MIT’s Progress on Updating Undergraduate Curriculum: 3 Questions

At the end of February, the establishment and kickstart of the Task Force on the MIT Undergraduate Academic Program (TFUAP) were announced by Vice Chancellor for Undergraduate and Graduate Education Ian A. Waitz and Faculty Chair Mary Fuller. This initiative addresses a vital recommendation from the Task Force 2021 and Beyond RIC1 (Undergraduate Program) and leverages the expertise of various prior foundational working groups—some dedicated to the existing General Institute Requirements (GIRs) and others focused on updating recent studies for the review’s purposes.

During this conversation, task force co-chairs Adam Martin, a biology professor, and Joel Voldman, the William R. Brody Professor of Electrical Engineering and Computer Science, share insights on the TFUAP’s objectives, methodology, and upcoming actions.

Q: The task force has an ambitious mandate, encompassing the review of the current undergraduate academic program with a keen focus on enhancing both the curriculum and pedagogy. Could you elaborate on your approach?

Martin: To provide context, the undergraduate program comprises various elements, such as majors, electives, experiential learning opportunities, and notably the GIRs—among the most recognizable acronyms at MIT! The GIRs encompass core science courses, humanities, arts, and social sciences classes, specific science and engineering electives, and a lab prerequisite, each serving distinct purposes that align with majors and minors in unique ways.

Faculty members, whether Institute-wide or within a specific department, dictate certain aspects of the academic program. Conversely, students can tailor their academic experience by selecting from a wide range of curricular and co-curricular offerings at MIT, in consultation with faculty and staff advisors. The task force will take a comprehensive look at these elements, considering both MIT’s universal educational requirements and the range of options offered as students navigate their academic journeys.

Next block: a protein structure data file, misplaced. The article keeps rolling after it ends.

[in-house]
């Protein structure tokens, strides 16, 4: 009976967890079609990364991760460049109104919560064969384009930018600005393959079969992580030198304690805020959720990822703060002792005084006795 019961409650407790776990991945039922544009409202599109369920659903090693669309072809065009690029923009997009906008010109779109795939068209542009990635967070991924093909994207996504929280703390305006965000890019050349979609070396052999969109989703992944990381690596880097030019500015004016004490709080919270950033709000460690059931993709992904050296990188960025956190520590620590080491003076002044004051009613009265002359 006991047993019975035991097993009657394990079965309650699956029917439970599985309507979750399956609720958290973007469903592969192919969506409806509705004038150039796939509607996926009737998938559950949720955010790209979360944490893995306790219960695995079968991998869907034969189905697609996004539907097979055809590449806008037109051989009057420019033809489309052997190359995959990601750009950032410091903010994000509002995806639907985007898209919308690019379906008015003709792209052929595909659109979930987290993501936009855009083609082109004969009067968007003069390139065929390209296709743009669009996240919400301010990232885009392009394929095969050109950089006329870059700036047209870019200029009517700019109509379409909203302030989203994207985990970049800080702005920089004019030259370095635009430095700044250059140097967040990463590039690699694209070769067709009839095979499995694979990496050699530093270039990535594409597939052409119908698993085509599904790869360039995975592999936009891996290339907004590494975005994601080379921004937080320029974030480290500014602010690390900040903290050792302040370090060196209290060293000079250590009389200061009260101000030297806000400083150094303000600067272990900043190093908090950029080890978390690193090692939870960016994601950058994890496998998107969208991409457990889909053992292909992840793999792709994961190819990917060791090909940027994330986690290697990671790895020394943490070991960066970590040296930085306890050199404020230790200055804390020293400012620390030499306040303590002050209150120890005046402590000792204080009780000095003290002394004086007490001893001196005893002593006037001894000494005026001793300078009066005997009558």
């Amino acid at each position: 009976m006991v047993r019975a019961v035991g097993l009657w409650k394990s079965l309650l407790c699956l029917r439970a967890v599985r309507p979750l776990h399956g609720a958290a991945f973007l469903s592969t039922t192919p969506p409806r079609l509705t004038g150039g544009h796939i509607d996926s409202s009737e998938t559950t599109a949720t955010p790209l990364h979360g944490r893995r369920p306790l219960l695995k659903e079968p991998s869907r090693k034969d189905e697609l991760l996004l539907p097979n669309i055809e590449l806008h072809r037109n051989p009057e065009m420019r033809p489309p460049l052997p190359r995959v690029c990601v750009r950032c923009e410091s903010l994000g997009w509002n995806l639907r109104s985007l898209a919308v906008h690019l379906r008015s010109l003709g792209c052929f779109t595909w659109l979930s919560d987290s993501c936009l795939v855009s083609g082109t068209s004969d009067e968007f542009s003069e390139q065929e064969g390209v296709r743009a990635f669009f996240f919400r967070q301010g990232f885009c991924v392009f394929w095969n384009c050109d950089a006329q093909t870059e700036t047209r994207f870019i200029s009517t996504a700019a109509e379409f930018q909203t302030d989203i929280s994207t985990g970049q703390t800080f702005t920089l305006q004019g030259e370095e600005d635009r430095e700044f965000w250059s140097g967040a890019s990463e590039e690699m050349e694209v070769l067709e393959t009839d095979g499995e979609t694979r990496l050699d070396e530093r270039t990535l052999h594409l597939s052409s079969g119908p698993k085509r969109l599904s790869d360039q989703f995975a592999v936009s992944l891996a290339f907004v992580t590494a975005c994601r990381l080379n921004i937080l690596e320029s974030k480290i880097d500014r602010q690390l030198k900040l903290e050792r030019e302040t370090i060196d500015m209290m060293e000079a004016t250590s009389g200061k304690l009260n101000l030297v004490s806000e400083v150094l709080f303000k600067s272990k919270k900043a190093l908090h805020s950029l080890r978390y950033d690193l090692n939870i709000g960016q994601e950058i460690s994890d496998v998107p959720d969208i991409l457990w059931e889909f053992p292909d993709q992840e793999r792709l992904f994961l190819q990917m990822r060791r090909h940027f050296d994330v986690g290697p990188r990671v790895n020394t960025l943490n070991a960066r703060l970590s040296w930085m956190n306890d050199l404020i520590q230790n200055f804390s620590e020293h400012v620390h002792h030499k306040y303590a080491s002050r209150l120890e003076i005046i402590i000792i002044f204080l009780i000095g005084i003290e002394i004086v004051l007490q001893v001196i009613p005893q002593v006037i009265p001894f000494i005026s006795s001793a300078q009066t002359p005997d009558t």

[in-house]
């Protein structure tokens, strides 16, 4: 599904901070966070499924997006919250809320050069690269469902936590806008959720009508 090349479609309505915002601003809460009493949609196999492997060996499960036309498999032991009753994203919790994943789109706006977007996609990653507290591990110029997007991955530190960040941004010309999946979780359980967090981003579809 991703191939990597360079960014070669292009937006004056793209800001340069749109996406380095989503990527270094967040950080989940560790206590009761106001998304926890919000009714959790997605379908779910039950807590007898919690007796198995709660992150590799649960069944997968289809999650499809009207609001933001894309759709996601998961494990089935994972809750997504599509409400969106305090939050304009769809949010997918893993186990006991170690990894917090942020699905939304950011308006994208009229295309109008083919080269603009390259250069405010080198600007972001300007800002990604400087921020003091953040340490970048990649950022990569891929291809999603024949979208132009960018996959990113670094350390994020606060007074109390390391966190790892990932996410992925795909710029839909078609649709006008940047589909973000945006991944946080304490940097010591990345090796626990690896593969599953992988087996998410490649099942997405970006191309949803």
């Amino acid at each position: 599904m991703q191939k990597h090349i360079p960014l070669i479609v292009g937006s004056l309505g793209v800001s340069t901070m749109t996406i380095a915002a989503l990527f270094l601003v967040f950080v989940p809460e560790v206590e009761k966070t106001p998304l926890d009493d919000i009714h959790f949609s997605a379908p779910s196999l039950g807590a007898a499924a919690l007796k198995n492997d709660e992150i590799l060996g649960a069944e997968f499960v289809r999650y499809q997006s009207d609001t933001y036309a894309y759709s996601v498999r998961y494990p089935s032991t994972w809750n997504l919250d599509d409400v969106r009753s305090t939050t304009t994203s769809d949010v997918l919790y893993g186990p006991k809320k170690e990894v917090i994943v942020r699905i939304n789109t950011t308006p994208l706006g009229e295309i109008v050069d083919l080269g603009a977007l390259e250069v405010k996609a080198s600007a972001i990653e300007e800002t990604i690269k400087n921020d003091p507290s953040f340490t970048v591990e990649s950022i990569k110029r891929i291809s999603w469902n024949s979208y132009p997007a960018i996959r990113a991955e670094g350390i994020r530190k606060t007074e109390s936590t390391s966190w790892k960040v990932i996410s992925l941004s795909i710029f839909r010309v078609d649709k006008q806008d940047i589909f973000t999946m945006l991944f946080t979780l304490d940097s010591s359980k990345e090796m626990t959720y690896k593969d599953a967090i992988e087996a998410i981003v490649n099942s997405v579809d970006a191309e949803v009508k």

As part of this holistic approach, the TFUAP will scrutinize both content and pedagogy. While the covered content remains crucial, our objective is to provide undergraduates with the esteemed education they anticipate. Equally important is the teaching methodology. The adopted pedagogy should be inclusive, grounded in research, and crafted to help students grasp not only what they are learning but also why they are learning it—how it links to their majors, future careers, and personal lives.

Voldman: The characterization of our mandate as “ambitious” in your question is worth noting. We share the sentiment that the task force’s work is indeed ambitious, albeit in a slightly different context than implied. Our belief is that besides addressing the nitty-gritty academic program requirements, our responsibility is to consider the bigger picture. What are the broadest possibilities? How can we push boundaries—the quintessential MIT ethos?